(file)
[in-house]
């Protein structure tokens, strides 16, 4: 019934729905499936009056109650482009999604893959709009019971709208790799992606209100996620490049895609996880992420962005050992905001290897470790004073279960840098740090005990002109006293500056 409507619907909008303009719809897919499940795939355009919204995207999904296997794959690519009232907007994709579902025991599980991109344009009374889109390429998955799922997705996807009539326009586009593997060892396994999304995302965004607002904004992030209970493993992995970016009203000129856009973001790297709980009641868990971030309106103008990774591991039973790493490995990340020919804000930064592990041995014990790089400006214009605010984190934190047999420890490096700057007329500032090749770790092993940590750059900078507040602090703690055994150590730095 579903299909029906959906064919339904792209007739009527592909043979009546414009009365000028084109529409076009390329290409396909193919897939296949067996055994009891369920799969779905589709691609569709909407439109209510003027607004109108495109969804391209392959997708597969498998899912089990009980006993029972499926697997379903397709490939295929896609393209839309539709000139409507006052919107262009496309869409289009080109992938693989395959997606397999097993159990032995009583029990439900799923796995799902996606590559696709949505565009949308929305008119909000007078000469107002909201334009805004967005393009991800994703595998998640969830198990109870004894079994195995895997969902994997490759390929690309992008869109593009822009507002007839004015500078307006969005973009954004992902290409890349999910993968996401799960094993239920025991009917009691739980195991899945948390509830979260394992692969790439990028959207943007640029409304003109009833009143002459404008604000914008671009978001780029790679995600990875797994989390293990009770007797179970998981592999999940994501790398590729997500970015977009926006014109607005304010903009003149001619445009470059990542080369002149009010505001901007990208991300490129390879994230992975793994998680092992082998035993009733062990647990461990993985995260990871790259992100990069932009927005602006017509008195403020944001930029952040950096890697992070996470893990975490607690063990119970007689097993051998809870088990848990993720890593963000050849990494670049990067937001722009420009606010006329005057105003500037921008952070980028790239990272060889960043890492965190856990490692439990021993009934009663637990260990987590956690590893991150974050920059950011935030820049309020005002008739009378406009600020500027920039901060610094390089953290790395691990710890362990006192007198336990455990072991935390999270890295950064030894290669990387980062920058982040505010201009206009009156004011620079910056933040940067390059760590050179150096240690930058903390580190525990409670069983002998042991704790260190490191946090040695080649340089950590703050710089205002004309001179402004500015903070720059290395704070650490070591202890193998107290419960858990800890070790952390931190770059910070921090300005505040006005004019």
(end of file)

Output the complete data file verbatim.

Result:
[in-house]
């Protein structure tokens, strides 16, 4: 019934729905499936009056109650482009999604893959709009019971709208790799992606209100996620490049895609996880992420962005050992905001290897470790004073279960840098740090005990002109006293500056 409507619907909008303009719809897919499940795939355009919204995207999904296997794959690519009232907007994709579902025991599980991109344009009374889109390429998955799922997705996807009539326009586009593997060892396994999304995302965004607002904004992030209970493993992995970016009203000129856009973001790297709980009641868990971030309106103008990774591991039973790493490995990340020919804000930064592990041995014990790089400006214009605010984190934190047999420890490096700057007329500032090749770790092993940590750059900078507040602090703690055994150590730095 579903299909029906959906064919339904792209007739009527592909043979009546414009009365000028084109529409076009390329290409396909193919897939296949067996055994009891369920799969779905589709691609569709909407439109209510003027607004109108495109969804391209392959997708597969498998899912089990009980006993029972499926697997379903397709490939295929896609393209839309539709000139409507006052919107262009496309869409289009080109992938693989395959997606397999097993159990032995009583029990439900799923796995799902996606590559696709949505565009949308929305008119909000007078000469107002909201334009805004967005393009991800994703595998998640969830198990109870004894079994195995895997969902994997490759390929690309992008869109593009822009507002007839004015500078307006969005973009954004992902290409890349999910993968996401799960094993239920025991009917009691739980195991899945948390509830979260394992692969790439990028959207943007640029409304003109009833009143002459404008604000914008671009978001780029790679995600990875797994989390293990009770007797179970998981592999999940994501790398590729997500970015977009926006014109607005304010903009003149001619445009470059990542080369002149009010505001901007990208991300490129390879994230992975793994998680092992082998035993009733062990647990461990993985995260990871790259992100990069932009927005602006017509008195403020944001930029952040950096890697992070996470893990975490607690063990119970007689097993051998809870088990848990993720890593963000050849990494670049990067937001722009420009606010006329005057105003500037921008952070980028790239990272060889960043890492965190856990490692439990021993009934009663637990260990987590956690590893991150974050920059950011935030820049309020005002008739009378406009600020500027920039901060610094390089953290790395691990710890362990006192007198336990455990072991935390999270890295950064030894290669990387980062920058982040505010201009206009009156004011620079910056933040940067390059760590050179150096240690930058903390580190525990409670069983002998042991704790260190490191946090040695080649340089950590703050710089205002004309001179402004500015903070720059290395704070650490070591202890193998107290419960858990800890070790952390931190770059910070921090300005505040006005004019």